The best surprises are little moments of unanticipated kindness during this season of good cheer. “Adopted” grandparents (now deceased) give children candy advent calendars with a window treat for each day of December. A busy mom who delivers a plate of homemade goodies with her children. A hearty hug and teary smile from an elderly relative in a senior center. A neighbor boy who leaves greeting card and his artwork in a mailbox.

 

stories of Christmas

wrapped with shiny memories

love surprises us

love buds afresh

The rose is a type of flowering shrub. The name “rose” comes from French. It comes from the Latin word Rosa. Roses have been symbols of love, beauty, war, and politics. Ornamental roses have been cultivated for millennia, bred for their flowers and fragrance. Roses are used for cut flowers, perfume, food & drink, medicine and in art.  There are many varieties today such as hybrid teas (most popular), floribundas, climbing roses, shrubs, standards, weeping standards, and miniature rose bushes.  For hundreds of years, the rose has been cherished for its beauty, form, and fragrance inspiring gardeners everywhere.

(Rose facts from Elsie at Ramblings of a Writer )

 

a rose is a rose

fragrant layered mystery

of romance language

 

my father twice widower-ed

calls on old/new lady friend

 

IMG_4434.jpg

haiku & photo by lynn

swoosh of the fukuroo

Join Victoria at dVerse Poets for this week’s haibun prompt: Who? Who? Fukuroo!


 

Late one winter afternoon, I strap on snowshoes, grab my poles and make tracks in powder. The dusky sky glows pale pink as I shush into deep silence. Spruces dusted with fresh snow, wear skirts of blue-hued drifts and beckon me to maneuver their folds. I am tramping a wonderland beneath thin-fingered canopy of ash tree silhouettes. Startled, I flinch as a heavy winged shadow glides closely overhead with a swish-sh-sh of displaced air. An owl swoops low before sweeping onto a bare upper branch fifty yards ahead. I approach cautiously as owl’s head swivels toward me. Notice the unmistakable tufts like ears…it’s the great-horned fukuroo of my dreams!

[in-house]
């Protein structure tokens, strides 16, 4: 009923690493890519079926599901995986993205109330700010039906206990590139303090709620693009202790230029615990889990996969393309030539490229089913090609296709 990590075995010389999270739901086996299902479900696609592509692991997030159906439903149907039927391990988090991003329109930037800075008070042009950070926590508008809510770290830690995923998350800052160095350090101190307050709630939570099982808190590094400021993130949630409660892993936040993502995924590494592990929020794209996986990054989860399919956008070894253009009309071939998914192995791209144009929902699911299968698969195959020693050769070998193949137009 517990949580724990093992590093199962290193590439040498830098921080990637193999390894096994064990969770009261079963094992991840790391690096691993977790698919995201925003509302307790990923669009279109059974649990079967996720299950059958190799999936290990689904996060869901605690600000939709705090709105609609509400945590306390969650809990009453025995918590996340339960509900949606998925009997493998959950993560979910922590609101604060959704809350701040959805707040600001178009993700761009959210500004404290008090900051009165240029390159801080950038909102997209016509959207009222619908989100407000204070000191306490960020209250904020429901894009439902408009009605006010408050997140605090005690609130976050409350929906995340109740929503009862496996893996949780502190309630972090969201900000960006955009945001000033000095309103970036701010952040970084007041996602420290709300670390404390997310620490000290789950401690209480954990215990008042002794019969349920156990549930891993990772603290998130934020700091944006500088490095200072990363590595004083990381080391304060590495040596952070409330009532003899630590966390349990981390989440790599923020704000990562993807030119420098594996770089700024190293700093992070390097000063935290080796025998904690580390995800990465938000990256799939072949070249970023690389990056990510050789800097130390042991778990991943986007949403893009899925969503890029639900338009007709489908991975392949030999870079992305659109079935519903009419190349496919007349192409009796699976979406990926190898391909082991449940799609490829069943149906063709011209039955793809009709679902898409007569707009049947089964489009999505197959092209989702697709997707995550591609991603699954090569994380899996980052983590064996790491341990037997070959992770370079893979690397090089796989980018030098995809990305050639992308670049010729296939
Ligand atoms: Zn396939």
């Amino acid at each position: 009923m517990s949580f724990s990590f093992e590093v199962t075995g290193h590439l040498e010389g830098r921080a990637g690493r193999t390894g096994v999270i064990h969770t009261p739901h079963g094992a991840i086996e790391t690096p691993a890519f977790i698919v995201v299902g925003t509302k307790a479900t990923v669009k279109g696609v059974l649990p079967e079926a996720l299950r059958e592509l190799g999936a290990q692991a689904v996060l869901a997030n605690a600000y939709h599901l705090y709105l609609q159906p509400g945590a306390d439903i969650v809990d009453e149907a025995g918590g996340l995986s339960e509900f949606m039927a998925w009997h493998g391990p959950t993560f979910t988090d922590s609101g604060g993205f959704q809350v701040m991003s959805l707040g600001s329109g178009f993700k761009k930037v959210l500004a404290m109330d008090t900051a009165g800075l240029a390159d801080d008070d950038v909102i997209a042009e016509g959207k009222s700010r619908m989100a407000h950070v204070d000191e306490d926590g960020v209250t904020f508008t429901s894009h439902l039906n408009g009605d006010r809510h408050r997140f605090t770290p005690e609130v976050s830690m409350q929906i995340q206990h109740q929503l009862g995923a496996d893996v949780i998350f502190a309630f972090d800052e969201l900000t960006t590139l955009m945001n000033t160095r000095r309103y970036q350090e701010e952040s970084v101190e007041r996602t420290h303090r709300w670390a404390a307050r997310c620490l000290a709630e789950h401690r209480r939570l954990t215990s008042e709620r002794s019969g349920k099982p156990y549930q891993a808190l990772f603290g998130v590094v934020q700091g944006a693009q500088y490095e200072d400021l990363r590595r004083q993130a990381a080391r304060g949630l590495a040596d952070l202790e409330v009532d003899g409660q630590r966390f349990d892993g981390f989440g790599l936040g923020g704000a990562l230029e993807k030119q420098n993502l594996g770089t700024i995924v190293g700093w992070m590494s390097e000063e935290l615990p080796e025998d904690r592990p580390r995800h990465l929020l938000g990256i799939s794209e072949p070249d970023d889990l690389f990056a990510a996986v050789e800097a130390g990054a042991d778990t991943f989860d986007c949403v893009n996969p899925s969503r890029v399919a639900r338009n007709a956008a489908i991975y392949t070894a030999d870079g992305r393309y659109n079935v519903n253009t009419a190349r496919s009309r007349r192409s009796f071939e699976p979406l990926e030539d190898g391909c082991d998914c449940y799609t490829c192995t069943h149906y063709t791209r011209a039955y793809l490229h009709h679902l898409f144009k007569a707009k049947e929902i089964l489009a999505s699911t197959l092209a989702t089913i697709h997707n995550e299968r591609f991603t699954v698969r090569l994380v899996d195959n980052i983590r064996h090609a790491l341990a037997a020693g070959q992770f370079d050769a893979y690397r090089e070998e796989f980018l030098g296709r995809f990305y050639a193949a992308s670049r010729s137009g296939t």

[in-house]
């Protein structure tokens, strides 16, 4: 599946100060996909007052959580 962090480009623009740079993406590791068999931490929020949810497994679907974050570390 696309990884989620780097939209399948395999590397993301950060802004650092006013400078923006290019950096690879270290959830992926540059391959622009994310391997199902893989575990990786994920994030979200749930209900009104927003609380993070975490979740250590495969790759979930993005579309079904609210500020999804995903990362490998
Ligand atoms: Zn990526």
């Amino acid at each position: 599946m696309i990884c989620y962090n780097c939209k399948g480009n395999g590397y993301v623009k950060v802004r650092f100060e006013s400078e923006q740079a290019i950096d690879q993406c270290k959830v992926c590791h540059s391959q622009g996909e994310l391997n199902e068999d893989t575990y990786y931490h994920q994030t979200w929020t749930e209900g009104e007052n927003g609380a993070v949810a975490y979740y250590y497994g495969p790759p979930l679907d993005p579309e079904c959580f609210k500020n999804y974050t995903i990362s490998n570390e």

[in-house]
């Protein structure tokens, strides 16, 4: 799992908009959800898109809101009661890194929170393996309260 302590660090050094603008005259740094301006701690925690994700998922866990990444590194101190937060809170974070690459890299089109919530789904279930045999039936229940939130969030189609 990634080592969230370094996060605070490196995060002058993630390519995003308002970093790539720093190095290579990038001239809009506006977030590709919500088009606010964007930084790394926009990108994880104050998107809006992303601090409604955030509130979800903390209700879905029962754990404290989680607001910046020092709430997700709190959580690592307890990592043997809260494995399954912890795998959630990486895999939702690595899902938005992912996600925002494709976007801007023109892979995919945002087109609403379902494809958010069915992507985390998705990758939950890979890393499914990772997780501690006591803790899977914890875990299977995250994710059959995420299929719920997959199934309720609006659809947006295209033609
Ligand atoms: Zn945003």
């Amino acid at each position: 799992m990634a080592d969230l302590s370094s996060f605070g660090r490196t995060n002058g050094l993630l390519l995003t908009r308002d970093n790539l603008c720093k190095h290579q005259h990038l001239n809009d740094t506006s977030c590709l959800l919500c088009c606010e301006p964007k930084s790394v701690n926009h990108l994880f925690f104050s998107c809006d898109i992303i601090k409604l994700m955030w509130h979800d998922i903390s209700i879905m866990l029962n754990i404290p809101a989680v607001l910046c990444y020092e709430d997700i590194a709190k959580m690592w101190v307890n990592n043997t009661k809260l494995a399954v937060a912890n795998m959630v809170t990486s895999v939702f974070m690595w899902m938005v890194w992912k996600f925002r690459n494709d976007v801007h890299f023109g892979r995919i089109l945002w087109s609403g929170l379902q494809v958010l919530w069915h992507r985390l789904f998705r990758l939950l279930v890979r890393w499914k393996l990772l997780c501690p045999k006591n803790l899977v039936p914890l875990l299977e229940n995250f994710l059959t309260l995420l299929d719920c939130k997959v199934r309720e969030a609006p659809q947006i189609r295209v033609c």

listen, owl’s hooting

images

free stock image

heard often yet rarely seen

great-horned fukuroo!

sunflower power

Joining Carpe Diem Haiku Kai‘s weekend challenge on sunflower theme.  I wrote the prose, followed by a haiku from our host!


IMG_4639

wild sunflower – photo by lynn

 

The sight of sunflowers warms my heart, although my farmer hubby says they’re a weed. I remember as a child planting a few sunflowers in the backyard on east side of detached garage. The plants grow faster than children and their sunny faces exude happiness bright as summer sun. When autumn comes, their smiles fade, petals dry, and seeds mature. Oh, what a joyous feast for the birds! Sparrows flutter and cling to droopy head to peck tasty seeds. We let them eat the raw seeds as we prefer the roasted, salted variety. Dad would have a bag along to ball games or car races where we’d leave striped shells scattered under the bleachers; shells sucked dry of salt until the tips of our tongues went numb. On vacation, I still thrill at roadside sightings of expansive fields of sunflowers; their golden heads tipped toward the sun. On my walks, spotting more diminutive wild versions in the ditches (NOT our fields) brings a smile to my face.

 

blooming sunflowers
reaching for the early light of the sun –
birds praise their Creator
© Chèvrefeuille

Previous Older Entries